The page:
My youngest son came to me and held out his hand, with a look of trepidation that he for sure was really going to hear "it" from his mom. In his hand, he held the 726th tulip bulb that we had to plant yet this fall.
Yes, it is true that way back when, I was discussing with you the little more than 200 plus bulbs that I had planted and how excited we were when the phone rang. Just before Thanksgiving, a good, dear friend called and had many, a lot, a ton of bulbs sitting in his garage and would I like to have some.
As many of you know, I rarely turn down any plants. I have purchased many of my own but I can also walk through my flower gardens and give you a running tabulation of who has given what to me and why. There are a lot of stories behind many of the plants that I have in my garden, of which many have been with me for many, many years now. So, of course, I was thrilled, especially since my young daughter really loves tulips. I believe it is her favorite flower.
I think she appreciates having some springtime color just as much as I do after a dull, somewhat lifeless winter has come and gone. She has taken up the walk about which means going through the gardens starting sometime in March, looking for plants that are coming up. This year will be an especially big treat for her and the rest of my family.
We planted just about every different kind of spring flowering bulb there is available.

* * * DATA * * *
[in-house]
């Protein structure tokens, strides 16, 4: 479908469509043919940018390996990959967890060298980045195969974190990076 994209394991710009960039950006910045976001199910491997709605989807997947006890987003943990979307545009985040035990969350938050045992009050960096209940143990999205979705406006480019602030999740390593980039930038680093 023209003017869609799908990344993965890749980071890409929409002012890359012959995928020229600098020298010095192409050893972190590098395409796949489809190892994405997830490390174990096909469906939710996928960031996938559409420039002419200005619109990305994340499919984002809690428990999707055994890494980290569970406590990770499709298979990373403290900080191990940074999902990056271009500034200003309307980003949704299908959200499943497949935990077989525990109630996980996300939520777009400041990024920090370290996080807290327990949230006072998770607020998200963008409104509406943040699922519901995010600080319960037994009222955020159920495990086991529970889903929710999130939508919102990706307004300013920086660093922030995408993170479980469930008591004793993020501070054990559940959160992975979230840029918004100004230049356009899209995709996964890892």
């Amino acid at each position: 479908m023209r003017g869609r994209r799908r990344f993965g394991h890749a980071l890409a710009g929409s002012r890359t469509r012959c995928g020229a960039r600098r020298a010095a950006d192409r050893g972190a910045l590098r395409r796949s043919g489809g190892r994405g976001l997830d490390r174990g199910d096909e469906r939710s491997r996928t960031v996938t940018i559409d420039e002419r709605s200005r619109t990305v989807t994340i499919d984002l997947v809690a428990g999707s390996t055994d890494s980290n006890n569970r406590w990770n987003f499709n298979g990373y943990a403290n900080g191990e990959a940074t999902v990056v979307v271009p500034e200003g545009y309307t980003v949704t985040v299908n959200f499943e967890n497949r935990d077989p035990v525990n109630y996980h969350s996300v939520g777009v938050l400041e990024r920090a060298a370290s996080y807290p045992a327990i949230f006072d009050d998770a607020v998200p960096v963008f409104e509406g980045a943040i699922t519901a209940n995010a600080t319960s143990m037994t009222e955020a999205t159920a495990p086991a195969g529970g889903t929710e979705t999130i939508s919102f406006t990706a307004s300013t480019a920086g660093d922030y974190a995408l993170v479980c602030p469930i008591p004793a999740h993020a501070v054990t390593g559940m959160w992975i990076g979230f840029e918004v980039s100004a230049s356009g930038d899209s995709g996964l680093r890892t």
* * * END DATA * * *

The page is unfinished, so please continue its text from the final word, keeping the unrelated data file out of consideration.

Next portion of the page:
They are planted in every garden, in every nook and in the lawn. They are planted around the trees, the rocks and along the driveway except one. For some reason, he had placed the bulb in his pocket, probably because I ran through three cordless drill batteries planting all of the bulbs, and he was on his way to find his dad to get some advice on what to do next for his mom. The bulb has sat since on the counter with just about all of us looking and commenting on it. For some reason, not a single one of us has been able to plant that bulb - yet.
There has been some discussion about keeping it and forcing it into bloom this winter, but after I went through the instructions with the kids on what they would have to do in order to get the one bulb to bloom, they thought otherwise of the whole ordeal.
The three months sitting in the refrigerator in the crisper drawer, in a potted pot or bag of soil for some reason seemed like either a demeaning way to plant the last bulb or it seemed like too much work. It was probably the latter. The use of a hand- held, battery-operated drill (cordless) was the piece of the pie that we needed the most and it made short work of the whole process.
Despite the windy weather conditions, it only took two days and working about two hours each day, to get it all done. Now, we wait. And, wait, until the first signs of spring arrive once more and we will have (we hope) flowers springing up all over our yard and garden.
And, what is going to happen to the bulb of question? Well, the weather is supposed to be really nice this weekend. I think we will plant that tulip right out in the front yard, in the place of honor where we can watch the 726th bulb of spring, blossom into a grand spectacle of which what we call springtime.
For more information on gardening, you can reach me at firstname.lastname@example.org